Dell's affordable 4K screen is a compromise too far for PC gaming

Back at the beginning of December I got excited about the prospect of actually affordable Ultra High Definition (UHD) screens coming to our desktops in the very near future. As well as announcing the 24-inch UP2414Q - a lovely IPS IGZO panel with a hefty price-tag - Dell also hinted at a sub-$1,000 28-inch 4K screen.

That sounded perfect for PC gamers hoping for affordable 4K screens in future. Sadly it looks like this particular screen was a little too good to be true.

Despite the uber-res of 3840x2160, and a reported 5ms response time, the P2815Q is restricted to just a 30Hz refresh rate when running at its native resolution. That's simply not good enough for PC gamers.

It's a real shame as Dell had been showing the screen off at CES last week in Vegas, and framed the $699 monitor as a great choice for 4k gaming. When I first heard the reports that it was restricting the panel refresh to 30Hz at 3840x2160 I had hoped that was purely on the aging HDMI connection, but sadly it's the same for the DisplayPort connection too.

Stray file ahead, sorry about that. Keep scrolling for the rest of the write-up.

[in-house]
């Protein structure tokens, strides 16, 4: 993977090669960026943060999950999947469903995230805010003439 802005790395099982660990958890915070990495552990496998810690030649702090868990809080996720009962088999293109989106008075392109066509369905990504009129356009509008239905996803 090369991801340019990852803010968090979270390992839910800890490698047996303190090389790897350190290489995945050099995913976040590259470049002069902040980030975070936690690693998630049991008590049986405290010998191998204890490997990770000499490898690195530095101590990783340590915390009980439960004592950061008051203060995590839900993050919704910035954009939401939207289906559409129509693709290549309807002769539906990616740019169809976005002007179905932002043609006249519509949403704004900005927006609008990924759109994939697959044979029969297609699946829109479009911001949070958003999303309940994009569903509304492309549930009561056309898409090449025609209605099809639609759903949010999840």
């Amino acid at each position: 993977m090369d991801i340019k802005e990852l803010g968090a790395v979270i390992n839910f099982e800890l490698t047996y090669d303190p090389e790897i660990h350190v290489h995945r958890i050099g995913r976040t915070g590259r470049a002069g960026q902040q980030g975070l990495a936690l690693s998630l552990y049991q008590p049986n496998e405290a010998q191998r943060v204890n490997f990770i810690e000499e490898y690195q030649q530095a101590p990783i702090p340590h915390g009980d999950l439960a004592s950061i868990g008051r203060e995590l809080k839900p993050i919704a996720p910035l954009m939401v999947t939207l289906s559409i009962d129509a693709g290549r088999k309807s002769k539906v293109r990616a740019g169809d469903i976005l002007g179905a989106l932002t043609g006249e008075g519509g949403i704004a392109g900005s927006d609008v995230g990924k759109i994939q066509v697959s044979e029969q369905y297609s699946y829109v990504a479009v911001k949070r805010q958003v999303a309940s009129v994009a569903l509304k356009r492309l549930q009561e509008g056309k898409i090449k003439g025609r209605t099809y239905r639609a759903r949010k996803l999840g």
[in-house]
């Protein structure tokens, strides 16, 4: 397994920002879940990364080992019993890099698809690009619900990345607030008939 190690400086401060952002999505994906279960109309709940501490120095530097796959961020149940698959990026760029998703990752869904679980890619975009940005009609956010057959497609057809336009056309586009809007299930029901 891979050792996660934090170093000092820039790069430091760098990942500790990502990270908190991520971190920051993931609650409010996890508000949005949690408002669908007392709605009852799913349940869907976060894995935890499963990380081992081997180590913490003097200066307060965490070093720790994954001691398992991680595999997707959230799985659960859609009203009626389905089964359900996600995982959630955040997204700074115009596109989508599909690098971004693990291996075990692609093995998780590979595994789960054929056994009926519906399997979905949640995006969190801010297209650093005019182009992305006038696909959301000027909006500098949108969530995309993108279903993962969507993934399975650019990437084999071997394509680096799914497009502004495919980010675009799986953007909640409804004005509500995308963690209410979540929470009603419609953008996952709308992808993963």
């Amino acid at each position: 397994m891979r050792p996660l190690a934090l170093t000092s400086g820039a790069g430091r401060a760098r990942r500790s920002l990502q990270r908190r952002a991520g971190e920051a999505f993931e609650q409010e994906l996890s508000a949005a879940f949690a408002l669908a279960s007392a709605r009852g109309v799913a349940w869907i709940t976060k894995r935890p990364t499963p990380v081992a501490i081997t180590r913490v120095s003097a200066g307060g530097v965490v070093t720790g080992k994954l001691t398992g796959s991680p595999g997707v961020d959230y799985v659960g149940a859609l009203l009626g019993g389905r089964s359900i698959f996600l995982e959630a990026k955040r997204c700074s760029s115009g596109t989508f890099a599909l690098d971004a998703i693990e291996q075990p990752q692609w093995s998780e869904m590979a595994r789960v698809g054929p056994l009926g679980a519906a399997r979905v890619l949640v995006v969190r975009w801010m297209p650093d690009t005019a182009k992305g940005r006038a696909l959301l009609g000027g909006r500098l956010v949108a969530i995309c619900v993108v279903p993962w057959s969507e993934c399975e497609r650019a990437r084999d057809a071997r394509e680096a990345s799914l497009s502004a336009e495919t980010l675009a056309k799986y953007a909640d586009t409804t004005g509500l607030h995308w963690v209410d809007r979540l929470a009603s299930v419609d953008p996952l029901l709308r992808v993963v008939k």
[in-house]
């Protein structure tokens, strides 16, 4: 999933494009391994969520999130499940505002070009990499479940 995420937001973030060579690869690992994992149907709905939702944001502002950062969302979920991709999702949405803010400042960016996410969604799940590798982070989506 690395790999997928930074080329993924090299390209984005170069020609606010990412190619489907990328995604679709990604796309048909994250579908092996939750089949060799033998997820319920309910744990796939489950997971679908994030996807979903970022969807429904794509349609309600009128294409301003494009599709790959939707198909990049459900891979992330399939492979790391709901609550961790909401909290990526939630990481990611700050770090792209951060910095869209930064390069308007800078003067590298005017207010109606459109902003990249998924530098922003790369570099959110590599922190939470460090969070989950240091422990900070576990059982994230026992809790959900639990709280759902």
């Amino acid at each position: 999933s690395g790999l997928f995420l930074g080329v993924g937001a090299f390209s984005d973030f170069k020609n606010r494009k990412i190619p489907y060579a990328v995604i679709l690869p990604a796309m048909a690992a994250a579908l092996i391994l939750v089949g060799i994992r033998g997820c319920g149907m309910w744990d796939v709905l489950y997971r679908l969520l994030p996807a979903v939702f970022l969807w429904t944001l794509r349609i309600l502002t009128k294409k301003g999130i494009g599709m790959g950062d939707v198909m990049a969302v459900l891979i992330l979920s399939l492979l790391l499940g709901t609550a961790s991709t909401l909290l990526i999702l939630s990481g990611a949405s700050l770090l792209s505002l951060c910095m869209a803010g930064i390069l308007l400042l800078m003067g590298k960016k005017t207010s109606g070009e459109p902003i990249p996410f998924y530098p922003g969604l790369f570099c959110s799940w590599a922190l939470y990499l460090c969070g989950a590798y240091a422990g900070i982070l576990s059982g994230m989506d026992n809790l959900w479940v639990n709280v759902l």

Dell has had to make that compromise, along with using a twisted nematic (TN) panel instead of an in-plane switching (IPS) option, in order to keep the price of their 28-inch monitor down. But for gamers it's just a compromise too far.

I had the impressive (though frighteningly expensive) Asus PQ321Q running at 30Hz while I was struggling to get the big screen running happily with my test rig and its simply not a pleasant experience no matter how big the resolution is.

But while 4K is a possible future for PC gaming, it's still a way off becoming anywhere near a mainstream option. What you can get very soon though are some rather lovely-looking 27-inch 120Hz G-Sync screens, like Asus' RoG Swift PG278Q. I'm hoping to get my mitts on one when they arrive in the Spring.

Dave James
Managing Editor, Hardware

Dave has been gaming since the days of Zaxxon and Lady Bug on the Colecovision, and code books for the Commodore Vic 20 (Death Race 2000!). He built his first gaming PC at the tender age of 16, and finally finished bug-fixing the Cyrix-based system around a year later. When he dropped it out of the window. He first started writing for Official PlayStation Magazine and Xbox World many decades ago, then moved onto PC Format full-time, then PC Gamer, TechRadar, and T3 among others. Now he's back, writing about the nightmarish graphics card market, CPUs with more cores than sense, gaming laptops hotter than the sun, and SSDs more capacious than a Cybertruck.